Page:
Archive for July 16, 2015

Butting Heads With a non-Business Friendly Regulating City Sign Ordinance

 

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Fight EMC Regulations with Information

As we monitor sign code issues around the country, one of the most frequent challenges ISA encounters is the issue of brightness and Electronic Message Centers (EMCs). Communities often want to regulate EMC brightness which, if not done properly, can make these kinds of signs less effective.

That’s why ISA developed EMC Night-time Brightness Recommendations to guide local officials on the responsible and effective use of these innovative signs.

Over the past few years, more than 150 cities across the country have adopted ISA’s recommendations in-whole or in-part, making it easier for sign and visual communications companies to use this tool to better serve end users. The research upon which these recommendations are based was conducted by Dr. Ian Lewin, a leading lighting expert with more than 30 years of experience in the lighting industry.

“With so many cities across the country focusing on digital brightness issues, this has been a great opportunity for the sign and visual communications industry to provide useful and easy-to-understand information on what can be a controversial and complex issue,” said David Hickey, ISA vice president of government relations. “In many ways, local officials are in the dark when it comes to knowing how EMCs work and how to optimize their effectiveness. These recommendations can and have been used many times to help provide answers to these problems, to everyone’s satisfaction.”

If your local officials are discussing regulating EMCs, EMC Night-time Brightness Recommendations is a great starting point. Other popular resources include:

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Veterinary clinic appeals ruling, wanting to place new sign in front of business

by  on July 10, 2015 in News

One of the public hearings at the July meeting of the New Albany Board of Aldermen was a case appealed from planning and zoning concerning a request for a variance from the city’s sign ordinance.

The owners of New Albany Animal Clinic, from Holly Springs, had purchased a $22,000 lighted sign with message board to replace the old, small wooden sign presently in the field in front of the building, not aware the city had sign restrictions.

They were told the sign could not be used because it is larger than allowed and also has internal lighting, which is prohibited (confusingly, a similar sign on a tall pole instead of sitting on the ground could be approved).

Attorney Bill Rutledge, representing the doctors, said the ordinance is not easily accessible to the public unless someone knows to ask for it, that the new sign would replace a small, battered old sign and that the size limitation was intended to prevent obstruction of the view by drivers. He noted this sign would be nearly 100 feet from the road, obstructing nothing.

Concerning the internal lighting restriction, Mayor Kent said he understood that was originally aimed more at the proliferation of portable “flashing arrow” signs around town when the ordinance was written.

Rutledge listed the possible conditions needed to grant a variance and argued this sign meets every one. “That’s why variances exist,” he said. “Use common sense. You don’t have to follow the ordinance letter by letter. This is a unique situation.”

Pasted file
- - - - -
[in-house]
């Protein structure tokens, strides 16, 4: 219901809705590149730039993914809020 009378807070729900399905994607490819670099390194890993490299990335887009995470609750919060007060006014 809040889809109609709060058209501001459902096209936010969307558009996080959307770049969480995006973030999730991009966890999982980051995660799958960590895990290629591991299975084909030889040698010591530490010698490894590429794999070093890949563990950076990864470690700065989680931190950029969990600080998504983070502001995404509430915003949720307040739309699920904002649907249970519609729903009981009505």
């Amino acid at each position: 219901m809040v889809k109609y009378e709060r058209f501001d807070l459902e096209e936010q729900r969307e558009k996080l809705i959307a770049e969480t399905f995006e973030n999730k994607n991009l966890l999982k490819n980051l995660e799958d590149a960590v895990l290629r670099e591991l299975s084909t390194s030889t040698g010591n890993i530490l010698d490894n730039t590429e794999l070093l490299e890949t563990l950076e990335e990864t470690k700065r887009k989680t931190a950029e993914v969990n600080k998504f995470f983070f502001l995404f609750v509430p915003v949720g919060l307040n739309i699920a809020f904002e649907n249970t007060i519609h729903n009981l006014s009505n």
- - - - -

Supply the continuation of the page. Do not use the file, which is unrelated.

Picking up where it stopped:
He also mentioned examples of other signs that have been allowed although they do not meet city requirements. “We need to be friendly to business; say yes, not no,” he added.

One of the owners, Dr. Robert Childers, said he knows now they should have asked before getting the sign, but did not then. He told aldermen they want to build their practice, have a veterinarian living here full-time, add services and become more a part of the community. He also said the sign would be used for public service messages as well as to promote the clinic.

Board attorney Regan Russell said aldermen had three possible courses of action: vote on the request immediately, take the request under advisement until the next meeting, or propose an amendment to the sign ordinance that would permit the sign.

Ward Two Alderman Johnny Anderson said he did not like the idea of overrunning the planning and zoning commission unless it were really necessary but it was noted that this was a case where the commission had no choice according to the wording of the law.

Eventually, aldermen voted to take the request under advisement until the August meeting, partly because some other amendments to the sign ordinance have been proposed and it could be that the ordinance just needs overhauling.

Later, in the last public appearance of the night, aldermen considered a request from Jeff Knox, who owns the home at the corner of Apple and Glade next to the middle school gym. The home has sustained water damage and it was determined that this was partly due to a city curb problem allowing water to run under the house. Mayor Kent said part of the problem also was due to water running off the gym. The city’s part of the problem has been corrected, Kent said. Knox had an estimate for damages but Kent said he should check with the school officials to see what they would do and then aldermen would decide how much they would pay at the August board meeting.

Original Article: http://newalbanygazette.com/2015/07/10/veterinary-clinic-appeals-ruling-wanting-to-place-new-sign-in-front-of-business/

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